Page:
Isn’t it funny how journeys always seem to end in the same way they begin? Take, for instance, the manner in which most of us started this wild ride we call college — with an orientation, an opportunity for administrators to attempt to give students the lay of the land before turning them loose to explore a campus that was, more oft than not, significantly larger than that of the high schools they just left.
Now, I invite you to consider the event that is meant to punctuate our time in higher education — commencement, an opportunity for administrators to give students the lay of the land before setting them loose to explore . . . the world.
Shockingly similar, aren’t they?
After experiencing commencement but days ago, I am a few precious moments away from experiencing yet another event of this type: the end of my time at the East Tennessean. Let me explain.
My start as an editor at the East Tennessean was, more or less, a result of someone taking a chance on me. I had no professional design or editorial experience to speak of. In fact, the only item on my resume that offered any sense that I might be right for the position for which I was applying was that of editor in chief of my high school yearbook.
Despite this, the executive editor decided to give me a shot when two editor positions opened up halfway through the spring.
Wanting to make the most of that shot, I brushed up on my design software knowledge by watching tutorials and reading walkthroughs for more advanced features online. This knowledge proved incredibly useful, as I exceeded the editor’s expectations and was invited back for another issue.
That second issue sealed the deal: Five days later, the executive editor called to let me know that I had been selected to fill the open news editor position.
It might sound cliche, but I think getting that phone call was one of the happiest moments of my life . . . at least to that point. I knew that I would have a regular venue through which I could express my creativity and work with like-minded individuals to continuously better not only my design ability but also my writing.
Three months passed in the blink of an eye, and the executive editor and I had become close due in large part to the fact that I would stay with her while she finalized each issue.
On the night of her last production, an air of mourning had penetrated the usually cheerful work environment.
After all the other editors had left, the executive editor and I shared one last page finalization session and midnight Taco Bell run before calling it a night. Before we parted ways, I expressed my immense gratitude to her for taking a chance on me, and in her characteristically amiable way, she responded, “Anytime.”
I’ve been thinking about that long lost production night a lot lately, and I’ve come to understand that it had a greater impact on me than sophomore me anticipated all those years ago. The reason I believe this is the case is that I have actively taken chances on people throughout the rest of my time at the East Tennessean.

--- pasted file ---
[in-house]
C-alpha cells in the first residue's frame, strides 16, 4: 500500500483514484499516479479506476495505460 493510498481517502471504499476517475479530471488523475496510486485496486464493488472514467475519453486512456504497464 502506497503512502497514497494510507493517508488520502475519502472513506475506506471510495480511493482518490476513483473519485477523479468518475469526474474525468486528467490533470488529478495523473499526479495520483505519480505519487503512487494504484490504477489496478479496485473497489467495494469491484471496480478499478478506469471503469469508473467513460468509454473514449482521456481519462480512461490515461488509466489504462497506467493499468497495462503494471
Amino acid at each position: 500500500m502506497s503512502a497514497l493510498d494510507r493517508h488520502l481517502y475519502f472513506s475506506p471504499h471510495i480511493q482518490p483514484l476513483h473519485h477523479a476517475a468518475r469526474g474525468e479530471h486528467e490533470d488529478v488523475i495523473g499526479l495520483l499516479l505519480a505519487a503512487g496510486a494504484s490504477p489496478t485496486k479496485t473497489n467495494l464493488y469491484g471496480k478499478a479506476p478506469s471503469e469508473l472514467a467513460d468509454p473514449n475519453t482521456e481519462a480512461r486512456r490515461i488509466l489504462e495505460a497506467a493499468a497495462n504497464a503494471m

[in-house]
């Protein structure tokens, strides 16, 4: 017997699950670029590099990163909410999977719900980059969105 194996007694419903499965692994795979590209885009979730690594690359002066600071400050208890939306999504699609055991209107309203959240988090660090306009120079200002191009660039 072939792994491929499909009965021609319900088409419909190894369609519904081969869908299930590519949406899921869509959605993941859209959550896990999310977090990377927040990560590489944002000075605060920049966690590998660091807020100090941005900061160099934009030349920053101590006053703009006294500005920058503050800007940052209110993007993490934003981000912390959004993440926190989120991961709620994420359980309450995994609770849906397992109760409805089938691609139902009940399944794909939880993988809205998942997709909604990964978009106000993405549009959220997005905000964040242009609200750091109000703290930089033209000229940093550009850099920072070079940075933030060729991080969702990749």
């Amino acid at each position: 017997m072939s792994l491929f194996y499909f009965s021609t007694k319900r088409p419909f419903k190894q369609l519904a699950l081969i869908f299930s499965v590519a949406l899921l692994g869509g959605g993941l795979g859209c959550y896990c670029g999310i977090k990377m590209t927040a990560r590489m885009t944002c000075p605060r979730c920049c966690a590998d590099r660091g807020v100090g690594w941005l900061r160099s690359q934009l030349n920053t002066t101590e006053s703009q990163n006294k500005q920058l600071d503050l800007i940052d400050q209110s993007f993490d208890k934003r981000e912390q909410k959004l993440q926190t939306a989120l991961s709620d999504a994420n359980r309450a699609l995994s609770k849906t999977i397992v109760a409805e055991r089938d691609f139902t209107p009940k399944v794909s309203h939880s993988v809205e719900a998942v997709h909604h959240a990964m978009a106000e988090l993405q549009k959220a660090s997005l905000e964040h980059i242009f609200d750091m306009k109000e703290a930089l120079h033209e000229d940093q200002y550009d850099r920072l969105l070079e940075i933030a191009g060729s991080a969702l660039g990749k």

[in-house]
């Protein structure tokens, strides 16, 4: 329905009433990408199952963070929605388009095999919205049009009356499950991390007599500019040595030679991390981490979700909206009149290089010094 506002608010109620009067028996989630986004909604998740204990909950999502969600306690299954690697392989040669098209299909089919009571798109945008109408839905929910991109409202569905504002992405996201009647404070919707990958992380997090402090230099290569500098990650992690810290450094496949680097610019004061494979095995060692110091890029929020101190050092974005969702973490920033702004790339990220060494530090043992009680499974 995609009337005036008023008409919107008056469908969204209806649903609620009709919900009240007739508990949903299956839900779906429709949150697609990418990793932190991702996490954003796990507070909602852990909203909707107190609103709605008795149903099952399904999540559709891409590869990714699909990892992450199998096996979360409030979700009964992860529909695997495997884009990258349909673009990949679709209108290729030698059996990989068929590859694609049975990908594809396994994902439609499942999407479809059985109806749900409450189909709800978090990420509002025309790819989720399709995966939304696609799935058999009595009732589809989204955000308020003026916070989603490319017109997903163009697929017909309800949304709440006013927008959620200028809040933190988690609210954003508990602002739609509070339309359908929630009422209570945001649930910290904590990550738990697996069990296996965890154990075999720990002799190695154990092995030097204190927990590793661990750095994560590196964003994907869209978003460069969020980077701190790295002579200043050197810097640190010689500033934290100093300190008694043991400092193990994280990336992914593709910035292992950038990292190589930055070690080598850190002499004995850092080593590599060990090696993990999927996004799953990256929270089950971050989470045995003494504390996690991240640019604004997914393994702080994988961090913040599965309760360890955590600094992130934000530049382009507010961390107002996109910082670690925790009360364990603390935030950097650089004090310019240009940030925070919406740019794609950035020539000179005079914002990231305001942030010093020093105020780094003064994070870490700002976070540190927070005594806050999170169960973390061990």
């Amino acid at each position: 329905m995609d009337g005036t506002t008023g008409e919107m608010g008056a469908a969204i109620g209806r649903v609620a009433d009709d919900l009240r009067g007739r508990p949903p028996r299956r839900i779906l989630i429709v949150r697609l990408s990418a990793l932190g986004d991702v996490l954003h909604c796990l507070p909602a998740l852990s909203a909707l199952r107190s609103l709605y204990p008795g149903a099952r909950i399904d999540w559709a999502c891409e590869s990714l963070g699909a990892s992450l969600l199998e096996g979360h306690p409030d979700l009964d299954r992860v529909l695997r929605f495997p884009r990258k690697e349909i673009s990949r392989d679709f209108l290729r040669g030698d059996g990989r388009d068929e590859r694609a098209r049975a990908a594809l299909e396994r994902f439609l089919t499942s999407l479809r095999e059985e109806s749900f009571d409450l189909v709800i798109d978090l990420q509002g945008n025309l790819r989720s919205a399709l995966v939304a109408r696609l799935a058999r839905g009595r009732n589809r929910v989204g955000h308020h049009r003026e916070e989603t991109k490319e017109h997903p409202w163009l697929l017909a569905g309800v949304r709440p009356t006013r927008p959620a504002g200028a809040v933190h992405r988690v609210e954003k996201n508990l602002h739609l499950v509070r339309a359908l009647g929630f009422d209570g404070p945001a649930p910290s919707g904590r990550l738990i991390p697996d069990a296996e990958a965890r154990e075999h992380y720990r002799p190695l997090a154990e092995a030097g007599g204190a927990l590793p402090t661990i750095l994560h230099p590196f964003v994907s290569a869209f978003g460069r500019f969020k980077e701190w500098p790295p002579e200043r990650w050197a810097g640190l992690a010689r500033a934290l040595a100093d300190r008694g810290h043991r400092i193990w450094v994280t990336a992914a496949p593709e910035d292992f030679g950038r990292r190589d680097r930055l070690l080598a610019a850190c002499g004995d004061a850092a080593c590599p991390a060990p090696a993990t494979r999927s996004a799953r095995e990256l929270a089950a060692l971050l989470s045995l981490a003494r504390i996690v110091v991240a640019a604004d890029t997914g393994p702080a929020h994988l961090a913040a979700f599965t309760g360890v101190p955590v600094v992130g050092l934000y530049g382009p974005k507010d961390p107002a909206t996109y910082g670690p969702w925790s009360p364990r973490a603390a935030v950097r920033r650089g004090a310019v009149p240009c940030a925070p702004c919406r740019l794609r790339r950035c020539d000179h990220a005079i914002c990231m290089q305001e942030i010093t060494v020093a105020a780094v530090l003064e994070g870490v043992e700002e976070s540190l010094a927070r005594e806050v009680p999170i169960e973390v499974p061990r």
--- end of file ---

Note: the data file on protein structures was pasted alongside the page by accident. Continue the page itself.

One such individual on whom I took a chance is Jessica Brown, the outgoing executive editor of the East Tennessean.
Jessica came to the East Tennessean later than most — I recruited her in her junior year — however, I would argue that her impact on this publication has been anything but shortlived. Not only has she successfully built upon the foundation I left but has also managed to make her own mark by covering communities that had previously proven largely inaccessible to the newspaper.
Over the last year, Jessica and I have spent many late nights — or what some might call early mornings — together and have become very close. (Perhaps as close as I became to the executive editor who hired me.)
Thus, we happen upon the event I referred to earlier. In a short while, Jessica and I will leave this place having finished our last issue together, and we will go our separate ways. However, the imprint working with her has left on my heart will last a lifetime.
I can now imagine the curious feeling the editor must’ve felt all those years ago when she left the office with someone on whom she took a chance, someone who would be an integral part of the newspaper for years to come, and I am honored to be finishing this chapter in my life with someone in whom I believe so deeply.
And so this is the end of the road for us. Well, at least the end of this road. Thankfully, the end of this road is merely the beginning of an even greater journey, one that will take us to far off places, lead us down many one-way streets and challenge us to improve at every turn. So, for those who will soon follow, take heart. This end is a beginning.